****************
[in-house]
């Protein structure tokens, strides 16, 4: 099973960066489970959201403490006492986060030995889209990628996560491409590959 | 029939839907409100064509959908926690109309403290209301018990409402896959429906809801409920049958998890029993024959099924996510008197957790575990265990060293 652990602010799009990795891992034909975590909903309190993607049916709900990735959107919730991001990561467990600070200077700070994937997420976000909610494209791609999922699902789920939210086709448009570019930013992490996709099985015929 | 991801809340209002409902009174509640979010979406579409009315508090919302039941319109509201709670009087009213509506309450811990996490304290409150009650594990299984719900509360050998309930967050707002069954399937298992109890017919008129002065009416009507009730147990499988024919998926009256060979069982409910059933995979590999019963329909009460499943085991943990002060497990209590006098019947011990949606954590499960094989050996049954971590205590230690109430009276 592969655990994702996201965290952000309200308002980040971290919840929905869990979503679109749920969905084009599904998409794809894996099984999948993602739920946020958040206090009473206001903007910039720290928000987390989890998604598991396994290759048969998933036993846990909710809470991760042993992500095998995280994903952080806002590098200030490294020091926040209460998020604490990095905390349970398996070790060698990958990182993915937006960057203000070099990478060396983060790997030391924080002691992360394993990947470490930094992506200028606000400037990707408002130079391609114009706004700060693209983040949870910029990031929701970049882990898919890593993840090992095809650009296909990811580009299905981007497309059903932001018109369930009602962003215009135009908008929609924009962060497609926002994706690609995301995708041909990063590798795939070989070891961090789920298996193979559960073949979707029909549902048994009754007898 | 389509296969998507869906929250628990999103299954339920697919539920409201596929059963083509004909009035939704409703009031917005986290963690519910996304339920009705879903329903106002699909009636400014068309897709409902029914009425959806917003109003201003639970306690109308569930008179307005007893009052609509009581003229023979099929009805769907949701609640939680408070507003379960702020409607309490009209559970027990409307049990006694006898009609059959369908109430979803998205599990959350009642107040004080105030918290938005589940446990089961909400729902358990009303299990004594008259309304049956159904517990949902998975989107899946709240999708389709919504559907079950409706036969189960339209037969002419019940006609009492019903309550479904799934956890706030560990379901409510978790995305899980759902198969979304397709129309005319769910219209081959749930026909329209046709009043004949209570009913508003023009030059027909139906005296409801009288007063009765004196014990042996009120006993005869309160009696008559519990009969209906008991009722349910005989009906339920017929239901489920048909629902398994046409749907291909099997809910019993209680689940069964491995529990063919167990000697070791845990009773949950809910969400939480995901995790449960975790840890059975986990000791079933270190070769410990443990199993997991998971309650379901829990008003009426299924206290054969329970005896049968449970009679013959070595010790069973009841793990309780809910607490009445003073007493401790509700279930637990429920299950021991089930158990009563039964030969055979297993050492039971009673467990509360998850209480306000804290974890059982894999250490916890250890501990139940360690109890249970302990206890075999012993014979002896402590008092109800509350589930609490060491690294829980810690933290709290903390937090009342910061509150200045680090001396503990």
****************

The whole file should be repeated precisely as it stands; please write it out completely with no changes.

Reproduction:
[in-house]
């Protein structure tokens, strides 16, 4: 099973960066489970959201403490006492986060030995889209990628996560491409590959 | 029939839907409100064509959908926690109309403290209301018990409402896959429906809801409920049958998890029993024959099924996510008197957790575990265990060293 652990602010799009990795891992034909975590909903309190993607049916709900990735959107919730991001990561467990600070200077700070994937997420976000909610494209791609999922699902789920939210086709448009570019930013992490996709099985015929 | 991801809340209002409902009174509640979010979406579409009315508090919302039941319109509201709670009087009213509506309450811990996490304290409150009650594990299984719900509360050998309930967050707002069954399937298992109890017919008129002065009416009507009730147990499988024919998926009256060979069982409910059933995979590999019963329909009460499943085991943990002060497990209590006098019947011990949606954590499960094989050996049954971590205590230690109430009276 592969655990994702996201965290952000309200308002980040971290919840929905869990979503679109749920969905084009599904998409794809894996099984999948993602739920946020958040206090009473206001903007910039720290928000987390989890998604598991396994290759048969998933036993846990909710809470991760042993992500095998995280994903952080806002590098200030490294020091926040209460998020604490990095905390349970398996070790060698990958990182993915937006960057203000070099990478060396983060790997030391924080002691992360394993990947470490930094992506200028606000400037990707408002130079391609114009706004700060693209983040949870910029990031929701970049882990898919890593993840090992095809650009296909990811580009299905981007497309059903932001018109369930009602962003215009135009908008929609924009962060497609926002994706690609995301995708041909990063590798795939070989070891961090789920298996193979559960073949979707029909549902048994009754007898 | 389509296969998507869906929250628990999103299954339920697919539920409201596929059963083509004909009035939704409703009031917005986290963690519910996304339920009705879903329903106002699909009636400014068309897709409902029914009425959806917003109003201003639970306690109308569930008179307005007893009052609509009581003229023979099929009805769907949701609640939680408070507003379960702020409607309490009209559970027990409307049990006694006898009609059959369908109430979803998205599990959350009642107040004080105030918290938005589940446990089961909400729902358990009303299990004594008259309304049956159904517990949902998975989107899946709240999708389709919504559907079950409706036969189960339209037969002419019940006609009492019903309550479904799934956890706030560990379901409510978790995305899980759902198969979304397709129309005319769910219209081959749930026909329209046709009043004949209570009913508003023009030059027909139906005296409801009288007063009765004196014990042996009120006993005869309160009696008559519990009969209906008991009722349910005989009906339920017929239901489920048909629902398994046409749907291909099997809910019993209680689940069964491995529990063919167990000697070791845990009773949950809910969400939480995901995790449960975790840890059975986990000791079933270190070769410990443990199993997991998971309650379901829990008003009426299924206290054969329970005896049968449970009679013959070595010790069973009841793990309780809910607490009445003073007493401790509700279930637990429920299950021991089930158990009563039964030969055979297993050492039971009673467990509360998850209480306000804290974890059982894999250490916890250890501990139940360690109890249970302990206890075999012993014979002896402590008092109800509350589930609490060491690294829980810690933290709290903390937090009342910061509150200045680090001396503990």